Transmetatarsal amputation for advanced forefoot tissue loss in elderly patients
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Authors: Quigley,F. G.;Faris,I. B.;Xiouruppa,H.
Publication: The Australian and New Zealand Journal of Surgery
Start Page: 339
Transmetatarsal amputation is considered a useful procedure because it is more likely to preserve mobility than a major amputation. In this retrospective review of 33 consecutive transmetatarsal amputations for advanced tissue loss of the forefoot, a high revision rate to major amputation (18/33) was offset by a significantly greater chance of preserving independent mobility in patients whose heel was preserved (P = 0.01). There was no difference in the non-invasive test results, smoking or diabetes history, or in the age of those who healed or those who did not. Factors that may contribute to improved wound healing rates in the future include refinements in the use of non-invasive tests, improved wound care, and advances in techniques of revascularization.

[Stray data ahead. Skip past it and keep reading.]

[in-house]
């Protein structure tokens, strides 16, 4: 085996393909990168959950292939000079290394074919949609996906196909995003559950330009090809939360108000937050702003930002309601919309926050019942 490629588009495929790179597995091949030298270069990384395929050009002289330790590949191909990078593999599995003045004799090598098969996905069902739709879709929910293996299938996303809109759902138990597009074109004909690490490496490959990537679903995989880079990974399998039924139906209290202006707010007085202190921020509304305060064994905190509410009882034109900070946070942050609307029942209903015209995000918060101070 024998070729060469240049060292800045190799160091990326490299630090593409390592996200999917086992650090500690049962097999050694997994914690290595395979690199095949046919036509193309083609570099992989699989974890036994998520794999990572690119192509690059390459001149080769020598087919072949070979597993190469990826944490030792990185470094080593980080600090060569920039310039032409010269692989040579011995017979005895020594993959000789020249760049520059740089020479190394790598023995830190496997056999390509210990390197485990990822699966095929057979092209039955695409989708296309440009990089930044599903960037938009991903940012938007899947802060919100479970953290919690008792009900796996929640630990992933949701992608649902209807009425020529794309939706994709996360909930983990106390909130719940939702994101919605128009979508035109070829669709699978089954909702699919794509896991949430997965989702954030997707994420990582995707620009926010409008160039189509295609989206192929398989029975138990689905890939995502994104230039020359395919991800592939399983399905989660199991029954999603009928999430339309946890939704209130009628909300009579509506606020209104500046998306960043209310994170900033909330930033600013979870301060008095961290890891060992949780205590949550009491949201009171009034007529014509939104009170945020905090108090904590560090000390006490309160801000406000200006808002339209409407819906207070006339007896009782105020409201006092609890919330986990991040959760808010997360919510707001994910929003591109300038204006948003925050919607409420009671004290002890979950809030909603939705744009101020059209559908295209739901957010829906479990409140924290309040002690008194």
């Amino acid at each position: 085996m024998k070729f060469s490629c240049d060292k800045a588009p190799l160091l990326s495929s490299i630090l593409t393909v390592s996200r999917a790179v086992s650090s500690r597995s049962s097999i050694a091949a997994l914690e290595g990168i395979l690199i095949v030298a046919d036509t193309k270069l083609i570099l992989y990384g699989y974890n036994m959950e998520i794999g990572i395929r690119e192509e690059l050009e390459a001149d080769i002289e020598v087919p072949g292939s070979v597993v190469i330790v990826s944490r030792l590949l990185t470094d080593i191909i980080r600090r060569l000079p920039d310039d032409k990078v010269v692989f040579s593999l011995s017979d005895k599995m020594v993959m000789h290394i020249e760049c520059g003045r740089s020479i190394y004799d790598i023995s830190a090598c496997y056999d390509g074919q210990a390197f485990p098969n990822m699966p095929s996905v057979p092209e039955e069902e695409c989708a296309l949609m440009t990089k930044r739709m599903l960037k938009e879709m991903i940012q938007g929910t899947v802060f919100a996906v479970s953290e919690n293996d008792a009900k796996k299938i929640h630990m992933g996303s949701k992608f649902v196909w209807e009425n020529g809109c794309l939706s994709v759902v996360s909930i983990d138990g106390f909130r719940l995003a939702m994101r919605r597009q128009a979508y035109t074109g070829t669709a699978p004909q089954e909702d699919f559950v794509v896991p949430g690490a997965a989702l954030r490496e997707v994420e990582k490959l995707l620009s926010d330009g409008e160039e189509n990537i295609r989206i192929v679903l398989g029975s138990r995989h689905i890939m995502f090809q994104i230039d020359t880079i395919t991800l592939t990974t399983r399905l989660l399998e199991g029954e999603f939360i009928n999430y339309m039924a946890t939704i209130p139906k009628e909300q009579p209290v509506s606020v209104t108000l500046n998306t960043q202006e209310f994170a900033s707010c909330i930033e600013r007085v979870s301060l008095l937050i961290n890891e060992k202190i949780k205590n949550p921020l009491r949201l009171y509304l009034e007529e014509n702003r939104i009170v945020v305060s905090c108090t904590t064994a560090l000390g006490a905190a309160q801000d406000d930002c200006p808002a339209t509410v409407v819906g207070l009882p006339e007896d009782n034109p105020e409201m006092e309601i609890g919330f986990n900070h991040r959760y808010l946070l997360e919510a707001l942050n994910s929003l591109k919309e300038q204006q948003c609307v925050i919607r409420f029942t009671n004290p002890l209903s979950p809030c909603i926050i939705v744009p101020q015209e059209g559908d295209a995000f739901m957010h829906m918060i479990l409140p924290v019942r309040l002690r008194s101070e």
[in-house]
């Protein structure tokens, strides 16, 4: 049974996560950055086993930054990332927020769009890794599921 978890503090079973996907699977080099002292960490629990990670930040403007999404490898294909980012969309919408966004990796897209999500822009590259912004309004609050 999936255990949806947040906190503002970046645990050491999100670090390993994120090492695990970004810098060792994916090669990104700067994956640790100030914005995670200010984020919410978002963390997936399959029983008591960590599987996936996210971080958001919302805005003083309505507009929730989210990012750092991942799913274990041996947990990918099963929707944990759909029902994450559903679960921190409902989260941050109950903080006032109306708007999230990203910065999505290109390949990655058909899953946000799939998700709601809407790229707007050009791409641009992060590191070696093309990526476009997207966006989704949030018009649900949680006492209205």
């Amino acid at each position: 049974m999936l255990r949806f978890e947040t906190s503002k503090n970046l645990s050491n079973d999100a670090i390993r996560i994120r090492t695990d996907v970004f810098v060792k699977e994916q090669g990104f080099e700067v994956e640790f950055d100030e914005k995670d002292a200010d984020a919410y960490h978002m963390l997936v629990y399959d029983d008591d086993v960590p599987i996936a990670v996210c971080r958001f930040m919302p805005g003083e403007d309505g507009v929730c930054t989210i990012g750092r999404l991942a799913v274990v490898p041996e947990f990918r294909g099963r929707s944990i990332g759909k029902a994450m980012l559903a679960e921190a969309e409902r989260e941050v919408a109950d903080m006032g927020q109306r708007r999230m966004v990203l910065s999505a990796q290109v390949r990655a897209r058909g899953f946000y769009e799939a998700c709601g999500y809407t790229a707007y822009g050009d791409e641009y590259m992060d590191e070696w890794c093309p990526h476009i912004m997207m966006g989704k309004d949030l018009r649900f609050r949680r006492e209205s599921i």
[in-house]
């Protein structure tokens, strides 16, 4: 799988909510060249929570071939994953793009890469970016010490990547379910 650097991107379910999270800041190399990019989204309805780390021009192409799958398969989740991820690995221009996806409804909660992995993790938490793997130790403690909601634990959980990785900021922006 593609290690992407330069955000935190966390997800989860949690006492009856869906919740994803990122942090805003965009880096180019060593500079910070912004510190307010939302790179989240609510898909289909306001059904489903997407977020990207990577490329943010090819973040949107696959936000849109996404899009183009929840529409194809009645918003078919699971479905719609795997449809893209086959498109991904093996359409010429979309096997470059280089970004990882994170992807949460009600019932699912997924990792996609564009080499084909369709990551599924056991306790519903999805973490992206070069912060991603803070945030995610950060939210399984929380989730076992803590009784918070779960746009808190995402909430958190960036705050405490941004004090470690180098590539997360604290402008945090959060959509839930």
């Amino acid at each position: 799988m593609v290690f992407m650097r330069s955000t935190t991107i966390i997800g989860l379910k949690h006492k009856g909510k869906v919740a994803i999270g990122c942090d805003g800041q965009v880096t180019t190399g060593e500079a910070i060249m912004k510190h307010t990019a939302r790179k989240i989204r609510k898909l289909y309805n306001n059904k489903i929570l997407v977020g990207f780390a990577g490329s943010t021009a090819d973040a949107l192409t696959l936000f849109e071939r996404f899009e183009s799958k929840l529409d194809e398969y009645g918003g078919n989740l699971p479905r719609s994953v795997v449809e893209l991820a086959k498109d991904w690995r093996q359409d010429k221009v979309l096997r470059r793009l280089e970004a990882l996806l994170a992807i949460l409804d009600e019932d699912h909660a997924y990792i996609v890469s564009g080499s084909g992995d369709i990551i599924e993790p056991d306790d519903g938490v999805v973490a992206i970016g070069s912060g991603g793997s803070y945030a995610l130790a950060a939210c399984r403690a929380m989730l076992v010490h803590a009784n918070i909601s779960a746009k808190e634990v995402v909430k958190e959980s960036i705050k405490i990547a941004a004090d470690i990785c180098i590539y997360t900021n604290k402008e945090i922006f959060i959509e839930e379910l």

- Listing ID: 4444
- Author/s: Quigley,F. G.;Faris,I. B.;Xiouruppa,H.
- Publication: The Australian and New Zealand Journal of Surgery
- Year: 1995
- Volume: 65
- Issue: 5
- Start Page: 339
- Article Keywords: Aged;Amputation/rehabilitation;Debridement;Diabetes Complications;Follow-Up Studies;Foot Diseases/rehabilitation/surgery;Humans;Metatarsus/surgery;Retrospective Studies;Skin/blood supply;Smoking;Treatment Outcome;Wound Healing